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Lahey addresses concerns at SGA meeting
Quinnipiac University President John Lahey detailed the institution’s five-year, $100-million “Plan for Academic Excellence” and then fielded students’ questions that included concerns about the Health Services facility being overcrowded to student deaths stemming from substance-abuse incidents, at the Student Government Association meeting Feb. 8.
In his first appearance at an SGA meeting in three years, Lahey told a room of about 75 people that the Plan for Academic Excellence includes the proposed construction of a graduate health science building on the Sherman Avenue campus, the construction of an undergraduate liberal arts building on the Mount Carmel campus, the renovation of the Echlin and Lender buildings, and the hiring of 25 full-time faculty members to the university.
Additionally, Lahey said the university plans to build a 1,500-occupant residence hall on the Sherman Avenue campus. The university will submit a proposal for this plan to the Town of Hamden within a month, he said.
The university plans to keep its undergraduate student enrollment at its current number, approximately 5,500 students, Lahey said. The university plans to increase its graduate student enrollment, Lahey said, though he cited no numbers.
Antonia Bortone, an SGA sophomore class representative, asked Lahey whether the university’s Health Services facilities would be expanded. During the course of the 2004-2005 academic year, 40 students seeking treatment at Health Services left without getting treatment, Bortone said.
“I would certainly plead guilty to the charges you described,” Lahey said, noting that the Health Services facility will be allotted more space once the Sherman Avenue residence hall is built.
Joey Vines, the SGA vice president of finance, asked Lahey whether the university would institute any policies to combat substance abuse in the wake of the alcohol-related death of student Ricardo Petrillo in September 2005.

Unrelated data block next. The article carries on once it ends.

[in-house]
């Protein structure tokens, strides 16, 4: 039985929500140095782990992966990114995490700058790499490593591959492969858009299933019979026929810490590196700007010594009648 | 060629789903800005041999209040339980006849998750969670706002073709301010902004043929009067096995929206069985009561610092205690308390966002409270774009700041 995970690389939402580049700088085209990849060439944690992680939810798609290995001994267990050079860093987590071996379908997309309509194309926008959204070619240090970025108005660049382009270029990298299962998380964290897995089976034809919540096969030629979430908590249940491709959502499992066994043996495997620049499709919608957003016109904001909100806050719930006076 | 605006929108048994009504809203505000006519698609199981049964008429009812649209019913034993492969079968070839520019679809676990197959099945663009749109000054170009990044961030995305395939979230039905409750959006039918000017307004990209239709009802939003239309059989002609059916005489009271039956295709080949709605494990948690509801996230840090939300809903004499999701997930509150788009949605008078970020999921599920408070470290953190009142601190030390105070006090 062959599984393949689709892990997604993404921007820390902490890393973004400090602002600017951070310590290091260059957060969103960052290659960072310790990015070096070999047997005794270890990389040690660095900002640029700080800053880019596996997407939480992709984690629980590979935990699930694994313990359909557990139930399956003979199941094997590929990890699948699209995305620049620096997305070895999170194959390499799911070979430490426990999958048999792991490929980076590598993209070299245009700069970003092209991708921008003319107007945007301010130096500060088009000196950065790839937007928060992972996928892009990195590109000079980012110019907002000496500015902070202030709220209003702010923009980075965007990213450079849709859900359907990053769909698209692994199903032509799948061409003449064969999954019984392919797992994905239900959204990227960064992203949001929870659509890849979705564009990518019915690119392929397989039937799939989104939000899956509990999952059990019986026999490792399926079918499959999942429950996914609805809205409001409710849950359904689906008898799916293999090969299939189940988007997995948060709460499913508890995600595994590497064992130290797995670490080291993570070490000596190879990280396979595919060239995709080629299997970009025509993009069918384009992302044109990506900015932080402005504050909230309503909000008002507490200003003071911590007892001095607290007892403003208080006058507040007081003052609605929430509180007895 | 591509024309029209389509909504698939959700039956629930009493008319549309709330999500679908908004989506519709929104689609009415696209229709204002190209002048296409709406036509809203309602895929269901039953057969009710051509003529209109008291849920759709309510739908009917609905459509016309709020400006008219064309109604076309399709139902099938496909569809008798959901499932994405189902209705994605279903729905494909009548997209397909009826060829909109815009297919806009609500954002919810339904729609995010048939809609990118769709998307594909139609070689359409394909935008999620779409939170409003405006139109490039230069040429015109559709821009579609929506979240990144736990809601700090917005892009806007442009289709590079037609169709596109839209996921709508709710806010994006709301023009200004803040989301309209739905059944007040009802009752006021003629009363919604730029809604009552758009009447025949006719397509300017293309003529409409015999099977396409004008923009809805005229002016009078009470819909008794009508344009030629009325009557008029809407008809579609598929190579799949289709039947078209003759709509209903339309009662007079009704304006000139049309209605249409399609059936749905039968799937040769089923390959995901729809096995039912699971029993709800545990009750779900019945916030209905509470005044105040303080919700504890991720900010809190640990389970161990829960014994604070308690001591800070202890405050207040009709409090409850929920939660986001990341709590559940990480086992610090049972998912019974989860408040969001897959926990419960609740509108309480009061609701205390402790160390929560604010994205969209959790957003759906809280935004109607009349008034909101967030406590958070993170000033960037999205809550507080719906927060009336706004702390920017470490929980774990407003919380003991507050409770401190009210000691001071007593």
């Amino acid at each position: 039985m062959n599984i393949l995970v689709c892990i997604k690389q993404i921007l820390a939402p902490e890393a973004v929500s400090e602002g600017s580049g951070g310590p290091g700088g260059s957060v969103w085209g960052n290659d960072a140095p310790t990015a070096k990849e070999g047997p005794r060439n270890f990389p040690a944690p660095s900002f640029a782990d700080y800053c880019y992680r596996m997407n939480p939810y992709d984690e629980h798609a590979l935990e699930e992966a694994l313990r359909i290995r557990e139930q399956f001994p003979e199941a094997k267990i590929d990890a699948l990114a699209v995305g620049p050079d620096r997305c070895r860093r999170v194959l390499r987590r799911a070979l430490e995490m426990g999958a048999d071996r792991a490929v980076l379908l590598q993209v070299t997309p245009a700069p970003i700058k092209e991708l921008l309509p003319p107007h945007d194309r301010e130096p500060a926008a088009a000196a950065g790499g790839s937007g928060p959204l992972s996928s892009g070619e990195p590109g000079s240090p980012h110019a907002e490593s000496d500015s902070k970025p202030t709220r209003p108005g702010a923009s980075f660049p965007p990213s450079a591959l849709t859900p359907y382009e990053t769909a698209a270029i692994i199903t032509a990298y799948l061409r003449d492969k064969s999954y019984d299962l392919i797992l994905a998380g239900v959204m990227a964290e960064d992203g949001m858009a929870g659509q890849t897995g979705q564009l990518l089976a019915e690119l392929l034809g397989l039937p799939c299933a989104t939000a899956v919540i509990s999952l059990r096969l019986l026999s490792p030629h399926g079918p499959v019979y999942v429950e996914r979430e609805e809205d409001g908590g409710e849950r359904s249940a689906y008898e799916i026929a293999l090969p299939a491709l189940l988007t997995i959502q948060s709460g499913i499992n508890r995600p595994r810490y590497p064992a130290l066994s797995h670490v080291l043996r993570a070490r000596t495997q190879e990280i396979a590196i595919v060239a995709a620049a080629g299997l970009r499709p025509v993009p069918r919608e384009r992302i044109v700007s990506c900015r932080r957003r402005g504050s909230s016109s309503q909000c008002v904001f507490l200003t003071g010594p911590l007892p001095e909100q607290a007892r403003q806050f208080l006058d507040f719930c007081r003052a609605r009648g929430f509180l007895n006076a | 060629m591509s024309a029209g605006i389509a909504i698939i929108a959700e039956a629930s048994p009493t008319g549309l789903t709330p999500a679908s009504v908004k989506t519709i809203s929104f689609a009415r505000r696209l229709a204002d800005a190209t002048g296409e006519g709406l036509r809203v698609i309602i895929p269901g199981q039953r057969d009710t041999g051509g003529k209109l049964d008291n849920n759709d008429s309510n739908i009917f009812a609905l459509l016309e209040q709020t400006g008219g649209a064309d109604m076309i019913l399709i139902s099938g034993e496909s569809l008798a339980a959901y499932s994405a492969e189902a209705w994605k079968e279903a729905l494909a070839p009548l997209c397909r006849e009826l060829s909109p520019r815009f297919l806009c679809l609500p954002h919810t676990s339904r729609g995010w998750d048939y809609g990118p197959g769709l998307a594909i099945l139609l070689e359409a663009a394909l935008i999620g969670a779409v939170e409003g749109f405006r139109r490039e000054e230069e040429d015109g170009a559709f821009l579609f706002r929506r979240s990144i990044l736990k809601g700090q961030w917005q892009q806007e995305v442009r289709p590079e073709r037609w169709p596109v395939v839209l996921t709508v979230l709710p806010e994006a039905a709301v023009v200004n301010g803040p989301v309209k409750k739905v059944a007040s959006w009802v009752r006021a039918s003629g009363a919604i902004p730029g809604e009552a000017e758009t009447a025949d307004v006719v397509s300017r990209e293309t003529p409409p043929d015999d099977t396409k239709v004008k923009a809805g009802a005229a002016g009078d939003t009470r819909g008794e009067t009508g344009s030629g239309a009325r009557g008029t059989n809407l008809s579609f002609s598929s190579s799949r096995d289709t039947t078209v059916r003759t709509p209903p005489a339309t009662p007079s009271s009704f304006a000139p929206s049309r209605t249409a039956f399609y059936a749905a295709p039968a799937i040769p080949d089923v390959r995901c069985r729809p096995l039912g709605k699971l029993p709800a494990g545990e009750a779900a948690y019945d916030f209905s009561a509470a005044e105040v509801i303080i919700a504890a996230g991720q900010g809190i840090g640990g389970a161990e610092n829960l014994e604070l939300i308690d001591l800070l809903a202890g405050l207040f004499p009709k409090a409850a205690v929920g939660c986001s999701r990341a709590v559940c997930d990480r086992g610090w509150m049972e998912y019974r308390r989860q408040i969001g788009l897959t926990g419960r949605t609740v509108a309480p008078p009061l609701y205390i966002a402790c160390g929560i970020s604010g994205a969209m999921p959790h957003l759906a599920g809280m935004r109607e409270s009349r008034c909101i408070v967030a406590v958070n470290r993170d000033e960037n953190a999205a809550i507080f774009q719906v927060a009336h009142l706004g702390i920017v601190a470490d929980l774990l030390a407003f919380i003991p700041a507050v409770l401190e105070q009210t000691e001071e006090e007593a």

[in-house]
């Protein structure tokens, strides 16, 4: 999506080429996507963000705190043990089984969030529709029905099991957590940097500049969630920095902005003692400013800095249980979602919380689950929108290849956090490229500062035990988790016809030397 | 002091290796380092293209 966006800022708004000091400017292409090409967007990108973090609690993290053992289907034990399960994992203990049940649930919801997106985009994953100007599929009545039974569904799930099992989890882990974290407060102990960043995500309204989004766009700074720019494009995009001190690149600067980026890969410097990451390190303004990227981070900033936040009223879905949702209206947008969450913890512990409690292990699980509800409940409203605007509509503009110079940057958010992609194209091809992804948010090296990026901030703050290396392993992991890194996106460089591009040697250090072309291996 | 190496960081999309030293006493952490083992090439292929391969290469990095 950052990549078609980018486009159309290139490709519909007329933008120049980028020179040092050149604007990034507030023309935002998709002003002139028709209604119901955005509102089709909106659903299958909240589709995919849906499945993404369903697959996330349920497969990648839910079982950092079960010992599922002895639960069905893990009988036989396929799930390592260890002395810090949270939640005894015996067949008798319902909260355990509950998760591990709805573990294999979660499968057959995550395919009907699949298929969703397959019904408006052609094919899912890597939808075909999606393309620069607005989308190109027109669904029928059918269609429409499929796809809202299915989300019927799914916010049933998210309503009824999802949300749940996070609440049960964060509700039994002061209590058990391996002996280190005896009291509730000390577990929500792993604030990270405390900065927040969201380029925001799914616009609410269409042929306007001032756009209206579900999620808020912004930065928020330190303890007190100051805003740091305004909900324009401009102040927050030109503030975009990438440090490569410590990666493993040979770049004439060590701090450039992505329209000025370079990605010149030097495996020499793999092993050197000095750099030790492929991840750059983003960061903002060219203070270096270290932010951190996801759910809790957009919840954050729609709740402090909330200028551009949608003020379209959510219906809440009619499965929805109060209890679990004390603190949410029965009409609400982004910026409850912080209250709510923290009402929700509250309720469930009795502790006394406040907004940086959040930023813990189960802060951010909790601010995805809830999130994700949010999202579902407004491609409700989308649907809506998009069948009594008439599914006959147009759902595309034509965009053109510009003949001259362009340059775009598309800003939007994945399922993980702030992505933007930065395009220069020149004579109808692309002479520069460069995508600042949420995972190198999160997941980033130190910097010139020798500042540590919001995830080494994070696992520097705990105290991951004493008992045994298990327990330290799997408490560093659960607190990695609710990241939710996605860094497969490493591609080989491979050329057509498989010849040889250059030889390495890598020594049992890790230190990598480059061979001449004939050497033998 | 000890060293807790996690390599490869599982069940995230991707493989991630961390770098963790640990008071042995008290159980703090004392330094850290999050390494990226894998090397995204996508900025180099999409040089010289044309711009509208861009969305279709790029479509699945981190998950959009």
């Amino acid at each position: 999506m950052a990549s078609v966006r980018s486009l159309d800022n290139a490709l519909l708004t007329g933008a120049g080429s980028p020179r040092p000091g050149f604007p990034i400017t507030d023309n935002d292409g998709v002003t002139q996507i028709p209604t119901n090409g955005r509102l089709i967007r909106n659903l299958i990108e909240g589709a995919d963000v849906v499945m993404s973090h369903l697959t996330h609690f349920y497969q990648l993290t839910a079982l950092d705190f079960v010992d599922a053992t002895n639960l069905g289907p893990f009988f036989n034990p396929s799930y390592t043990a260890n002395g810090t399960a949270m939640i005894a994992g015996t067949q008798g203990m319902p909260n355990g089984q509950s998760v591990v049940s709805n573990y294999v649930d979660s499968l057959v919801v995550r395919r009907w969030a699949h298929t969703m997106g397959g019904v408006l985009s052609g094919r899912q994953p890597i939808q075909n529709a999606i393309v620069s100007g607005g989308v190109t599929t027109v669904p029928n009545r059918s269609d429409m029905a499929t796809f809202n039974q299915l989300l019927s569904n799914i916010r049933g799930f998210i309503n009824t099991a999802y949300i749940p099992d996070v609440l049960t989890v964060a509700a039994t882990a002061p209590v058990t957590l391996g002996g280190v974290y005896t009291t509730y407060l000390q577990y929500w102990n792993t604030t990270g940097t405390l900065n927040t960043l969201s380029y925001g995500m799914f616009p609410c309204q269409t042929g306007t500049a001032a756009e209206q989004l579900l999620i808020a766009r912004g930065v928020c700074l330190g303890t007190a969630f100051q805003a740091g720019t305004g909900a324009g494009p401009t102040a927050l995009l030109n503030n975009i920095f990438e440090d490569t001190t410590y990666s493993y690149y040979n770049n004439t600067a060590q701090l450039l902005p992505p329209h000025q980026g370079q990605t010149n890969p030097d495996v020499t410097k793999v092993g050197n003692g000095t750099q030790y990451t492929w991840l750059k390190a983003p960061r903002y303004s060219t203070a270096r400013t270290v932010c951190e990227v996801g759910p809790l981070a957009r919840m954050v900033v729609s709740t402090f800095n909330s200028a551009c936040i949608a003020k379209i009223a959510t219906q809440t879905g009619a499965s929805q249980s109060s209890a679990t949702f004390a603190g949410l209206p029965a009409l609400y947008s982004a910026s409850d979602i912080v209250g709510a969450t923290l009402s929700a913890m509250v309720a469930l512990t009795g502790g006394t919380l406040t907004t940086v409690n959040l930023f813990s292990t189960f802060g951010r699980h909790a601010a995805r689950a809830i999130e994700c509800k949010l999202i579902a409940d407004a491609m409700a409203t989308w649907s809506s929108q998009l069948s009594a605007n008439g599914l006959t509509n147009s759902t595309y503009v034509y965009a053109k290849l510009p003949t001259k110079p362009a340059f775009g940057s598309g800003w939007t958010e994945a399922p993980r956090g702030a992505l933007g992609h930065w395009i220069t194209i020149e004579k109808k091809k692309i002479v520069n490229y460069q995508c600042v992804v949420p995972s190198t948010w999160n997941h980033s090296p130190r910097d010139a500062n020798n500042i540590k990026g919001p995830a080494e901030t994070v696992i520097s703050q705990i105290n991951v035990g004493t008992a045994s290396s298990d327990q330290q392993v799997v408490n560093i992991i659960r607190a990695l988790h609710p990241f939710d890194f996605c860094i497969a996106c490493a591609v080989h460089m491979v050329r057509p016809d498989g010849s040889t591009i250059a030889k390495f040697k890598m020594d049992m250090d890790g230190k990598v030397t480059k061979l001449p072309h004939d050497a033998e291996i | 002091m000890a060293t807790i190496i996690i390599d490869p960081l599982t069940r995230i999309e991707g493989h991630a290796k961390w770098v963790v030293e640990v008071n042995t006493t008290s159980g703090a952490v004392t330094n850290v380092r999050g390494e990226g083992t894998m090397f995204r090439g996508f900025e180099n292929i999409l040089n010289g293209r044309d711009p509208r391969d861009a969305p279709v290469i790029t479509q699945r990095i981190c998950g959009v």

In response, Lahey said that SGA students and other student leaders wield far greater influence on their peers’ decision making than administrators do. He encouraged the student leaders to take the initiative to foster a campus culture that would be characterized by “support for non-alcohol events.”
Brandon Cavanaugh, the SGA senior class president, asked Lahey whether the university was doing anything to improve its relationship and image in the Hamden community.
Lahey said that the university had placed advertisements in local newspapers touting the ways the institution benefited the community, from students interning in the town government and shopping at local businesses to the university being the largest taxpayer in Hamden.
“I would say an overwhelming majority of Hamden residents view Quinnipiac University favorably,” Lahey said. “The business community knows the value of a Q-Card.”
Lauren Bedell, an SGA senior class representative, asked Lahey whether the university would take any measures “to increase its diversity.”
Lahey said that the university had “not had the success we would have liked” in attaining a more diverse student and faculty body. “But relative to Quinnipiac University of the past, Quinnipiac University of the present is better,” Lahey said.